Northern Clingfish      Gobiesox maeandricus



The Northern Clingfish is a common intertidal and shallow subtidal inhabitant of rocky areas from SE Alaska to the Baja Peninsula.  It is one of several unusual local fish that have suckers on their bellies.  Normally found under rocks or clinging to kelp, it uses it's sucker to keep strong water movement from carrying it away. The sucker, formed from it's pectoral and pelvic fins, is also used at low tide to hold some water close to the gills for breathing.  It's body is further modified by having a compressed head, tadpole-like body proportions and smooth skin.  The skin is darkly colored, ranging  from a gray to brown or red with a chain-like dark pattern.  Individual's are commonly around 3 inches long, but can range up to 6 inches.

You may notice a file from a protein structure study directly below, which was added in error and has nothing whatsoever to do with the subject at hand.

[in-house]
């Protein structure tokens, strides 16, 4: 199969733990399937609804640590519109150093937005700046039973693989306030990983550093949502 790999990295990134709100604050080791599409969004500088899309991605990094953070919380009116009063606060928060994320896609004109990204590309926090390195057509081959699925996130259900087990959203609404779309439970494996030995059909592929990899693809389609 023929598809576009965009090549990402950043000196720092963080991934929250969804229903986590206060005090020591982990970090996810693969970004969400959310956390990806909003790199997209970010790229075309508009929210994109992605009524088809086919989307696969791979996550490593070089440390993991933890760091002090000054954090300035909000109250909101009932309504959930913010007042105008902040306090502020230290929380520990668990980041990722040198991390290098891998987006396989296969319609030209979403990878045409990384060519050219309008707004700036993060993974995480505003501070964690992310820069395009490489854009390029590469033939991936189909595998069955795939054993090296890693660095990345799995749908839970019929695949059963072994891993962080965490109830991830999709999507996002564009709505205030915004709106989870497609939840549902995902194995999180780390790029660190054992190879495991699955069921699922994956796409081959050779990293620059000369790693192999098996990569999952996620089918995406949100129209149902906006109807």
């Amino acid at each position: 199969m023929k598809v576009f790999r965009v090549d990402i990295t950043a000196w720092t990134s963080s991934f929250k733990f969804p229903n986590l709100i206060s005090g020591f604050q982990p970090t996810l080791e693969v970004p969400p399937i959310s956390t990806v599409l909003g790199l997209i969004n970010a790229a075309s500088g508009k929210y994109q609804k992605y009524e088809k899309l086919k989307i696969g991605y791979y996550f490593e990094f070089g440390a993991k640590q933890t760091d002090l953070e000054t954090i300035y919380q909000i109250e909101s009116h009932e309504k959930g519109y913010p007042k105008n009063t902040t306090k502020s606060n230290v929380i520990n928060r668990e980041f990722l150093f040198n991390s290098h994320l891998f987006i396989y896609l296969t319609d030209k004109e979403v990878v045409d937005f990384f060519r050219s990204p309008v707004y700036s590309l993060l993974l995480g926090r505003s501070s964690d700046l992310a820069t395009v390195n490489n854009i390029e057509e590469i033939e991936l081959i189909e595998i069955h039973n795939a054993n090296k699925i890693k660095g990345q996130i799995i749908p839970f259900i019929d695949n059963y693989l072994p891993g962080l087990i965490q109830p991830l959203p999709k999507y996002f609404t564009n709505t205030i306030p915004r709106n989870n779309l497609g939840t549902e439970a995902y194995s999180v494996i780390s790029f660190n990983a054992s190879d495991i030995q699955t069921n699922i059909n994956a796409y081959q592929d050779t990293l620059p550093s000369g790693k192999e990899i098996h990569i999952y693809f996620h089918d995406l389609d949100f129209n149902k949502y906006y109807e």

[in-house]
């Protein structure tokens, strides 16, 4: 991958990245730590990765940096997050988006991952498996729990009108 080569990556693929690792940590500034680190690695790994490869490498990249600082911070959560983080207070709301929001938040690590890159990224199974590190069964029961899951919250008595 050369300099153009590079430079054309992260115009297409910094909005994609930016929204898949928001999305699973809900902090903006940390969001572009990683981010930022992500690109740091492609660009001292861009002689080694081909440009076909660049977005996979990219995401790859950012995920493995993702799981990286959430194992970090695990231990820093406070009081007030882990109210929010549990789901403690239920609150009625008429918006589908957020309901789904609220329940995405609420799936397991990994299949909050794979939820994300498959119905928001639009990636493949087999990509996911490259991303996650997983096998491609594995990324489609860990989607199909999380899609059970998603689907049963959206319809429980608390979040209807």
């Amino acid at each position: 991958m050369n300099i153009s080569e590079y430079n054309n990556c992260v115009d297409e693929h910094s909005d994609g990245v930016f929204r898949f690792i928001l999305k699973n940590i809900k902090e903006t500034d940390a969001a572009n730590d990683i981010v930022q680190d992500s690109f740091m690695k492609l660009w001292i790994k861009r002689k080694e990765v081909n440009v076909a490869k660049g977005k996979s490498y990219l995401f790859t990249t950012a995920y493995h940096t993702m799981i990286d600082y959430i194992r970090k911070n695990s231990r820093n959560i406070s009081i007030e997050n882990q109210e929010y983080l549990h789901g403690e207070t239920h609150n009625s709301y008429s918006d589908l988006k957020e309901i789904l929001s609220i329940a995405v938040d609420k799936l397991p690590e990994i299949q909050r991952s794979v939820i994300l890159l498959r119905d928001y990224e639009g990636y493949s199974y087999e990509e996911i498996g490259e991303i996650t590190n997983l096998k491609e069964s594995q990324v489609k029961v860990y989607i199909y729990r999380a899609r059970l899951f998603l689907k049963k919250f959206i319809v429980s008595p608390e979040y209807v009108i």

While feeding on small limpets, chitons, and other small molluscs, it uses it's sucker as an anchor so that the head and bottom teeth can be used to pry a limpet or chiton off a rock.


The Northern Clingfish can fall prey to a variety of animals that hunt among the rocks at high tide.  However it is also at risk during low tide when upland predators such as snakes and raccoons hunt among the boulders.


Reproduction occurs in the early spring when eggs are deposited on the underside of rocks.  The males remain to tend the egg masses. The larvae are planktonic.